you then will suddenly without giving permission to take it drop one of the treats on the floor as you do quickly drop the disc close to the treat. Pick them both up.
Your dog is going to go for the treat he is in heaven. Suddenly this noise has interrupted this pleasure and he didn't get what he wanted. He was rudely startled out of his euphoria. Your dog may leave.
After a few minutes repeat. Your dog will more than likely leave this time, when the disc drop. Repeat
When the does not want to return anymore step 1 is complete. My GSD did not return for a third round.

After 15 mins or so. Go to the back door excitedly have the disc with you, as you open the door drop the disc right in front of the dog as he is trying to go out. Shut the door. Your dog will leave possibly slinking. repeat. Until the dog doesn't even try to move to the door in fact he will more than likely leave the situation completely.

The disc are trained in. the dog associates the noise with failure and avoidance. You can see why they would be a last resort for me, it's not a pleasant experience for the dog. Also you can see why I would be extra concerned with the sensitive BC.

You should not over use them, in fact if you train them in it would be for use for a specific situation.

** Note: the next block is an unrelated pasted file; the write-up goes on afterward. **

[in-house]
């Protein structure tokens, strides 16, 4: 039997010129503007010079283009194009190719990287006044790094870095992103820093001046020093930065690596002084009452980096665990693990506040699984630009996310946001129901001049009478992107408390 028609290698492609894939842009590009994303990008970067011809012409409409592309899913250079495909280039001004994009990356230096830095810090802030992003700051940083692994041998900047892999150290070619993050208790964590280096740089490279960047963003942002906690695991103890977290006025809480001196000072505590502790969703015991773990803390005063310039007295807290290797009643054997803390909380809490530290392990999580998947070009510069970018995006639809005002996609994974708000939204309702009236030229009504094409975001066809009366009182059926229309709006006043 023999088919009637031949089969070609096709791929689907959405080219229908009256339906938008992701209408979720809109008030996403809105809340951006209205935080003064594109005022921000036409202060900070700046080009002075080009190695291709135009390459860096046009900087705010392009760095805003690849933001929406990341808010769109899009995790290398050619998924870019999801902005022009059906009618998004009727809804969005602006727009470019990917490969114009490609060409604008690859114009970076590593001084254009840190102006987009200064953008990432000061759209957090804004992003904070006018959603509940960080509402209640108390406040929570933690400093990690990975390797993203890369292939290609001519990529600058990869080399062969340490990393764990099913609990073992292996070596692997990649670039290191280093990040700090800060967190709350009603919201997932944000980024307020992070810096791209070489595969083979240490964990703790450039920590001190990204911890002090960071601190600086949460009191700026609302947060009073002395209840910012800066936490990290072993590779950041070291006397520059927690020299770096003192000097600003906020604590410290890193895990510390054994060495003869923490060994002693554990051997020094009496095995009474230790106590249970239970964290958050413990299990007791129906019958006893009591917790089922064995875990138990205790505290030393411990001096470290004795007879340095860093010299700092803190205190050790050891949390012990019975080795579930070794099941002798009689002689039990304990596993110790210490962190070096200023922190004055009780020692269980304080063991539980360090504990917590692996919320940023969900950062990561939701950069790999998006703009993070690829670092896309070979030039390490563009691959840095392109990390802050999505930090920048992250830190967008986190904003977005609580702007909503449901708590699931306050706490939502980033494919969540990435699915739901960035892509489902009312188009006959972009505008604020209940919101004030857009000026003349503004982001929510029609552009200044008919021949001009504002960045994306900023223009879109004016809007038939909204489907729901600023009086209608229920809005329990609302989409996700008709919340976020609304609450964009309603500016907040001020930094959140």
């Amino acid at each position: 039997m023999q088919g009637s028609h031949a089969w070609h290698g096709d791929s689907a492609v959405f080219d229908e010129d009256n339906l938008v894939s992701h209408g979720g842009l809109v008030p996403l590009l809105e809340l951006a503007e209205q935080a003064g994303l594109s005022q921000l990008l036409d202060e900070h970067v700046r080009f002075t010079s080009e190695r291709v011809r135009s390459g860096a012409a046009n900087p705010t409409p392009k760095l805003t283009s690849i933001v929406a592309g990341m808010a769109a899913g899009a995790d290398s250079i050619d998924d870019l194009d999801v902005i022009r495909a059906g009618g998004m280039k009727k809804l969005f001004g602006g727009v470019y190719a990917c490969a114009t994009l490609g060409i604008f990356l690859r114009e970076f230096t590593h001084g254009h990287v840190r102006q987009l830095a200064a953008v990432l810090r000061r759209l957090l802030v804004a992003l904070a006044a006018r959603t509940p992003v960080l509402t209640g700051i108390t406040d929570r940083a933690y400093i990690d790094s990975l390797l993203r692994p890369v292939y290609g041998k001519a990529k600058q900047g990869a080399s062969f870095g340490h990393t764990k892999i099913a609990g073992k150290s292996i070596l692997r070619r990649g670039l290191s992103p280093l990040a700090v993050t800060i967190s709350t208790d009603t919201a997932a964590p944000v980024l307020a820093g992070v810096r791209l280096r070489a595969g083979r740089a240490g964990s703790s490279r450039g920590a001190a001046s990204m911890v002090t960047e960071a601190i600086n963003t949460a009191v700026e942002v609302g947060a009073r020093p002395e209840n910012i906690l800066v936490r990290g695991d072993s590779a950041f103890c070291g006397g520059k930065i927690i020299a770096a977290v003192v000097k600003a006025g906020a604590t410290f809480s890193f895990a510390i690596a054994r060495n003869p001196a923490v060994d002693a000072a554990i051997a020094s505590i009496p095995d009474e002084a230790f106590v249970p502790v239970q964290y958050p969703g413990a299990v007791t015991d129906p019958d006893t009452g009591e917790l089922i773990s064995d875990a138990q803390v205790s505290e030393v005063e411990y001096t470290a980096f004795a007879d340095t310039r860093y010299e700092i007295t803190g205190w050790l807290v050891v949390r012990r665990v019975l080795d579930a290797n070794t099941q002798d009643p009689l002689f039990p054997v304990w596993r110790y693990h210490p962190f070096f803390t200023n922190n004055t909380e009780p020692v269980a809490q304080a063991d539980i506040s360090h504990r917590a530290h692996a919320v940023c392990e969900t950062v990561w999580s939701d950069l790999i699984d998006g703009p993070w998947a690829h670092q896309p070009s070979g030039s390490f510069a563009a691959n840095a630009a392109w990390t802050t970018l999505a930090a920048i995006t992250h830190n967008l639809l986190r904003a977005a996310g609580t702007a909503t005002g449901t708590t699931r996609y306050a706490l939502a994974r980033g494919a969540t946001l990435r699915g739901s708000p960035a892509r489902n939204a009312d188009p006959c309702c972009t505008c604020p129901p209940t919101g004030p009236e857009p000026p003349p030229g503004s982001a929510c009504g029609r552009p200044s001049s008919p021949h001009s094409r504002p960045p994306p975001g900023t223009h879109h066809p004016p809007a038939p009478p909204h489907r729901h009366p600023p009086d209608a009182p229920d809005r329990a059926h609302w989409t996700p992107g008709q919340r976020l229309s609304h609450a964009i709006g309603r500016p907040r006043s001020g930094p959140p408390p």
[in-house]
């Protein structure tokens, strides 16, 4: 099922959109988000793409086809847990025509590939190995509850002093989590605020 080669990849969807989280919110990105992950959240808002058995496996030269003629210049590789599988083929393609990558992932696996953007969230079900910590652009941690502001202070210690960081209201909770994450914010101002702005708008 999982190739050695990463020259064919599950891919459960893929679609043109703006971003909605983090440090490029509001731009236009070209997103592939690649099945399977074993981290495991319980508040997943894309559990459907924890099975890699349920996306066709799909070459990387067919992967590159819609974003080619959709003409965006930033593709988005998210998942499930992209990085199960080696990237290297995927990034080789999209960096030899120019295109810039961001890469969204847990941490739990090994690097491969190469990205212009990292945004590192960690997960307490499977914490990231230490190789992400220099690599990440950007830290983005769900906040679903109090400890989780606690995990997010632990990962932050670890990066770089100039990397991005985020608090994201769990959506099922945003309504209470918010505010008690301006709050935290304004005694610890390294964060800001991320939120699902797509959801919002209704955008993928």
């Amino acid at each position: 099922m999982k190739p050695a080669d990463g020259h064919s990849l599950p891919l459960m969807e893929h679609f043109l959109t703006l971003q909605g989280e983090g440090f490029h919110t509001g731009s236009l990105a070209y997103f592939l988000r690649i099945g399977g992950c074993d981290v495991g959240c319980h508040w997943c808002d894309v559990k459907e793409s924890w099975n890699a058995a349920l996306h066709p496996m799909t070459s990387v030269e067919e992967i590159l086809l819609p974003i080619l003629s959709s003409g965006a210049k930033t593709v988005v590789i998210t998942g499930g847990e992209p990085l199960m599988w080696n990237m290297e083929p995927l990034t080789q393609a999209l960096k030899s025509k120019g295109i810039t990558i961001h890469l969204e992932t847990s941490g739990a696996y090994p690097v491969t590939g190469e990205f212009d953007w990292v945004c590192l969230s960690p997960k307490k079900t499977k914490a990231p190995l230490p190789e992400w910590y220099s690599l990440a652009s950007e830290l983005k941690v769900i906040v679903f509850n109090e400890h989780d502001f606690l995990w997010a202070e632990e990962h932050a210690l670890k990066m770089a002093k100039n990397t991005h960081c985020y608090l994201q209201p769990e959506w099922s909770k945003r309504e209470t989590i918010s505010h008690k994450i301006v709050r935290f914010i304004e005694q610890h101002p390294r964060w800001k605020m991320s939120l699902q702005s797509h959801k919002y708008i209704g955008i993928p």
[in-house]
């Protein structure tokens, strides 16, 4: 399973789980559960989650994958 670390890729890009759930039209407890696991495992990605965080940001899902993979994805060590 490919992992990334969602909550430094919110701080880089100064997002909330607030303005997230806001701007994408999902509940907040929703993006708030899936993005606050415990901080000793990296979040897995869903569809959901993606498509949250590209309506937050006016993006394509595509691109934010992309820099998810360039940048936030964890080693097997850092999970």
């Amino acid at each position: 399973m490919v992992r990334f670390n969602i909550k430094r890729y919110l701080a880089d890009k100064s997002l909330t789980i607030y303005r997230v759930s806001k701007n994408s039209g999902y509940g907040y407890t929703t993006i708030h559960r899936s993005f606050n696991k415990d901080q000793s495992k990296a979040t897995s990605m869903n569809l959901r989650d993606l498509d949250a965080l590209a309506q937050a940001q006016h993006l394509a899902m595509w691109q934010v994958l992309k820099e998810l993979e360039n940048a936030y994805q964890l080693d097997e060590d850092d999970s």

So Trifan I don't know if it would work on the rocks, as your dog is not consistent in eating them, but you could set a situation up where you make a very inticing rock pile. Get your dog and have the disc and I would probably take a ball with me.
Hopefully the rock pile is irresistible and your dog, be close by,as he heads to the rocks, toss the disc close to the dog. He should instantly want to leave the situation, even if initially it literally stops him in his tracts. It has given you an envelope of time to suggest an alternative, hence the ball. Have a game of ball away from the rocks. You may need to set a few situations possibly over a few days, shake it up a bit. Hopefully you will see that when your dog spots rocks he wants to get away from them.
Again I need to state at no time are the disc thrown at the dog, just close by.
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#6
Wow, very interesting. Sounds like a bit of a last resort method. Probably best to only use in situations that are urgent and have already tried practically everything else. And the alarm clock analogy is great! /Lmao All makes sense now.
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#7
You are so right LB I would use as a last resort or in a desperate situation
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#8